Poland considers Germany's WWII reparations position 'wrong'
Poland's deputy foreign minister says his country considers Germany's refusal to compensate Warsaw for Nazi-era damage to be unfounded and wrong.
Poland said Wednesday it rejected Germany's refusal to compensate Warsaw for World War II damages dealt to the country during the Nazi era.
"We do not accept Germany's position. We reject it in its entirety and treat it as unfounded and wrong," said the Polish Deputy Foreign Minister Arkadiusz Mularczyk.
Earlier on Tuesday, Germany officially rejected Poland's World War II compensation claim estimated to be 1.3 trillion euros ($1.4 trillion), the Polish Foreign Ministry said on Tuesday.
The lower chamber of Poland's parliament voted last September to demand Germany pay $1.3 trillion in reparations for damages sustained during the Nazi era.
Poland's governing Law and Justice (PiS) party has championed the issue and evoked Berlin's "moral duty" since coming to power in 2015.
A 2019 estimate indicated the apparent cost of the Nazi occupation at $850 billion, but research commissioned by the party and released in September increased the figure to 6.2 trillion zlotys ($1.32 trillion).
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Mularczyk described Berlin's response as "surprising", adding that "Germany cannot close the subject that had never been opened before."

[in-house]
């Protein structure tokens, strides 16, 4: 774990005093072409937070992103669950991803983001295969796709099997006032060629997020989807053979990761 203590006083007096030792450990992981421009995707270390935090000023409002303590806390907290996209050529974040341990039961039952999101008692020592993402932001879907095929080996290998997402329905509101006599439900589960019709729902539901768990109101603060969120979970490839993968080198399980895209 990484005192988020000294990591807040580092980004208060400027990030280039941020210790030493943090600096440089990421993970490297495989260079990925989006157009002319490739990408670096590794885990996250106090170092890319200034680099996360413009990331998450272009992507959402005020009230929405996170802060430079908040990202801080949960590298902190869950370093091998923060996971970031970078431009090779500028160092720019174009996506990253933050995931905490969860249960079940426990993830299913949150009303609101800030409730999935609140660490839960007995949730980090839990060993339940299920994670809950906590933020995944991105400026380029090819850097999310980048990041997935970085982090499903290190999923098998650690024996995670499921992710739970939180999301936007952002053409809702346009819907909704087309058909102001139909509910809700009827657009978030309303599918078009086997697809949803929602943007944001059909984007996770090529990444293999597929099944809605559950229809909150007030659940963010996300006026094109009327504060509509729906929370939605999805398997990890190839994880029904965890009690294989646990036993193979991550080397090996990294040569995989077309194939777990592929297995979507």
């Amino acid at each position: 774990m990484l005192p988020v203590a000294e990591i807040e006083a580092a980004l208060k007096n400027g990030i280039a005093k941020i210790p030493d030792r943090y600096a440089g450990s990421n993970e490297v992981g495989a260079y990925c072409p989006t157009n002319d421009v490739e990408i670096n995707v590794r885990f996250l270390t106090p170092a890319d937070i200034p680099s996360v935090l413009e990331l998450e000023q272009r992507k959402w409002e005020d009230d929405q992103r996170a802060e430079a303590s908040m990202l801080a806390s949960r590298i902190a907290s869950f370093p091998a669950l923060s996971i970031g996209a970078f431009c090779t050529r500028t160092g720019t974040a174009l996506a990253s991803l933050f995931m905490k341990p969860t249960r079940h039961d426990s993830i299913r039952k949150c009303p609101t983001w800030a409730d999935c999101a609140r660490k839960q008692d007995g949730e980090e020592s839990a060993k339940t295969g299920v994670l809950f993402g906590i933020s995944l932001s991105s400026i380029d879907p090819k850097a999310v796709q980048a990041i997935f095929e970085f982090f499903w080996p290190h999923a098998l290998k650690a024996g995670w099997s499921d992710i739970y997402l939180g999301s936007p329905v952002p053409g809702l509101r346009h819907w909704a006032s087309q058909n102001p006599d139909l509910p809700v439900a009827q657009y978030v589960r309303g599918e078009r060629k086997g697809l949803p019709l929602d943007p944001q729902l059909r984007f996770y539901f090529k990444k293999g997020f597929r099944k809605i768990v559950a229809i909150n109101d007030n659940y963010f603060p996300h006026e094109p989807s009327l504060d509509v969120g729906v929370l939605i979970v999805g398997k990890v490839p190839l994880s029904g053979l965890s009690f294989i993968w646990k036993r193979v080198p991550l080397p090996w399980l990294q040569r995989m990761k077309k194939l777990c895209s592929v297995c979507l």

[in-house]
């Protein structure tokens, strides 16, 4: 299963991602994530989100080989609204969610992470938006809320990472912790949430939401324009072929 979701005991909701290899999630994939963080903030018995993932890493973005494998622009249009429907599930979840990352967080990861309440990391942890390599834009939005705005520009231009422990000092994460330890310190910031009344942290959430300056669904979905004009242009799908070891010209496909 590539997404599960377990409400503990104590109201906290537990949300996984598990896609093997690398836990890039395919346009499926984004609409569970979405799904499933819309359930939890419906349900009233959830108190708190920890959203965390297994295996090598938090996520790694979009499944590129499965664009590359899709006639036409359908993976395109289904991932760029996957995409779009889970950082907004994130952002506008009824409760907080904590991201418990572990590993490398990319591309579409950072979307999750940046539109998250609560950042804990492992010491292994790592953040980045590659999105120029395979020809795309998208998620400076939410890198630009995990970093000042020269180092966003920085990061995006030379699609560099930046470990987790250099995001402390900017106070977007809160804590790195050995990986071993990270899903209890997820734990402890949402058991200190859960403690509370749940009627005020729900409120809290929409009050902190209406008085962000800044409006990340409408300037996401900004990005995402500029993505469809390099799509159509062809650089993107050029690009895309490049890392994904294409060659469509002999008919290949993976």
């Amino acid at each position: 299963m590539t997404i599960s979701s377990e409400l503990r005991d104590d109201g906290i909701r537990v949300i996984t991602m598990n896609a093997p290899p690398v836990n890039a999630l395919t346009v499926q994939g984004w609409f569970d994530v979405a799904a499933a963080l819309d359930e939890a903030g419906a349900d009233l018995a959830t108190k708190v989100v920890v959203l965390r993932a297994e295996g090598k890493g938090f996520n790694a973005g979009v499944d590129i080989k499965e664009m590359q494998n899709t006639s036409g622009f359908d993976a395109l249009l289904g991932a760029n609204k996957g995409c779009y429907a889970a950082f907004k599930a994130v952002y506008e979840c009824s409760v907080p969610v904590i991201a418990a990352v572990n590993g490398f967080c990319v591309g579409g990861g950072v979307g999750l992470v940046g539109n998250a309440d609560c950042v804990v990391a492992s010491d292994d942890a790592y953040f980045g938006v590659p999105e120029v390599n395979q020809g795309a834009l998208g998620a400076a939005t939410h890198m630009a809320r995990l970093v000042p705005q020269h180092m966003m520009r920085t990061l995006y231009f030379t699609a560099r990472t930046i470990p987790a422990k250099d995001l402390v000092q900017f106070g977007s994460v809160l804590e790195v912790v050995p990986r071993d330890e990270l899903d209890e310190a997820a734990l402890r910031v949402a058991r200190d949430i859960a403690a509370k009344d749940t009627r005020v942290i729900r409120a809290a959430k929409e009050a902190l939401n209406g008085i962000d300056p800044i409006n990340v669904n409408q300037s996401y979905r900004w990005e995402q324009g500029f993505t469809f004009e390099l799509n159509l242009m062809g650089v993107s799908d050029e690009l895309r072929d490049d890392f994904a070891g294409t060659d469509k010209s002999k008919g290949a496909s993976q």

The Polish government "does not see any willingness or desire to compensate for the losses," he said, noting that Warsaw would send a written response to Berlin.
On Tuesday, Poland said it had called on the United Nations for backup in working on receiving war reparations.
According to the Polish foreign ministry, Warsaw called on the UN "to cooperate and support Poland's efforts to receive reparations for the losses suffered during German occupation in 1939-1945".
During a visit to Warsaw in October, German Foreign Minister Annalena Baerbock rejected the demand, saying it was a closed chapter for Berlin.
However, Poland's newly assigned ambassador to Germany Dariusz Pawlos said last month that his country does not consider the case closed.
Germany has contended that Poland relinquished its right to reparations in agreements signed with East Germany in 1953 by its socialist government and in agreements reached with the USSR, US, UK, and France in 1990 by East and West Germany.
Poland responded by claiming that the 1953 pact was made under Soviet pressure and that it was not a party to the 1990 negotiations.